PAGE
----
The “Advancing Climate Justice” conference at Fordham University in New York City (organized by the NY-based environmental justice group WE ACT) today and tomorrow, is billed as an attempt to raise awareness about the need to protect vulnerable communities from the consequences of climate change. Within that rubric, they’ve wasted little time exposing their advocacy for a carbon tax bill.
Dr. James Hansen, leading siren on the dangers of global warming, didn’t make the opening session due to sickness, and he undoubtedly was invited in some part due to his aggressive advocacy for a carbon tax regime as opposed to a cap-and-trade regime.
Cecil Corbin-Mark, of WE ACT, filled right in, asserting that the carbon tax is the preferable option for poor and minority communities. He argues that under cap-and-trade, the biggest polluters will have the most leeway to continue polluting in neighborhoods that have already suffered the worst health impacts from existing pollution. He also expressed a fundamental distrust with a market-based approach to dealing with carbon emissions, a distrust shared among most of the EJ activists here judging by the applause.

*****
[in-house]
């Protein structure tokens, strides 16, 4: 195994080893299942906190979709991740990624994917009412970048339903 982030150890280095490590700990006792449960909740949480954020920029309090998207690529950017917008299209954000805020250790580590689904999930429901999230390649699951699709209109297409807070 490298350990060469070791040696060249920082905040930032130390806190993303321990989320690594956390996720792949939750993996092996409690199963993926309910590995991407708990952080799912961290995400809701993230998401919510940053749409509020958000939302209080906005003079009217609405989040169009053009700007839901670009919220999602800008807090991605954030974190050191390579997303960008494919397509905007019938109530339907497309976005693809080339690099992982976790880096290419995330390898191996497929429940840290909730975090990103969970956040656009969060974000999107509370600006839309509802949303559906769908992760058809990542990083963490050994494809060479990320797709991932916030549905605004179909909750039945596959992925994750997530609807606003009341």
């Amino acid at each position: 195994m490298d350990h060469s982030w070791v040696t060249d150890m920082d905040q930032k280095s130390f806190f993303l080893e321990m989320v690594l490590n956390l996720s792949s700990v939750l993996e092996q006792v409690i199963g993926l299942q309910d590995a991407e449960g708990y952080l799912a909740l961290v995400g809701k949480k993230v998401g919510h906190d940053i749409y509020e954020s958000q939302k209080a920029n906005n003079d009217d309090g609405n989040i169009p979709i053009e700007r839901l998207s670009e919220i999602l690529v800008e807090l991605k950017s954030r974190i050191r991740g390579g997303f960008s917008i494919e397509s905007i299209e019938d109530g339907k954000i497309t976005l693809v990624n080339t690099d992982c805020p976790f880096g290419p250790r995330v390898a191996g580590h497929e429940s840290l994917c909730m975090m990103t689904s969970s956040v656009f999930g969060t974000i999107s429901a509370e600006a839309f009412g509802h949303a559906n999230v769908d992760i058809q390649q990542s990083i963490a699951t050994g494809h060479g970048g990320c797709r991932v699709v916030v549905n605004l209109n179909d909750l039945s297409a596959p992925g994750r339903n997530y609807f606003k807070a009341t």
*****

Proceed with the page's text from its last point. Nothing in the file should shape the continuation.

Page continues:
He also expressed that EJ activists and the communities they represent felt left out of the discussions that led to the existing cap-and-trade programs, specifically the Regional Greenhouse Gas Initiative, which includes ten northeastern states. Lisa Jackson, the new EPA head and a respected colleague of many of the people here, is a RGGI board member and will be addressing the conference tomorrow.
It will be interesting to see how Jackson frames her support and involvement in the RGGI cap-and-trade program (support she reiterated during her confirmation hearings) before an audience that opposes it.
According to Corbin-Mark, carbon tax legislation “allows transparency … where all Americans knows who’s collecting the taxes, and how they are spent,” with a greater possibility that the tax revenue will go toward renewable energy projects, green jobs and economic relief for the poor. Now that the cap and trade legislation seems to be moving ahead, Corbin-Mark said EJ activists are positioning themselves to ensure the dividends go toward the same purposes.
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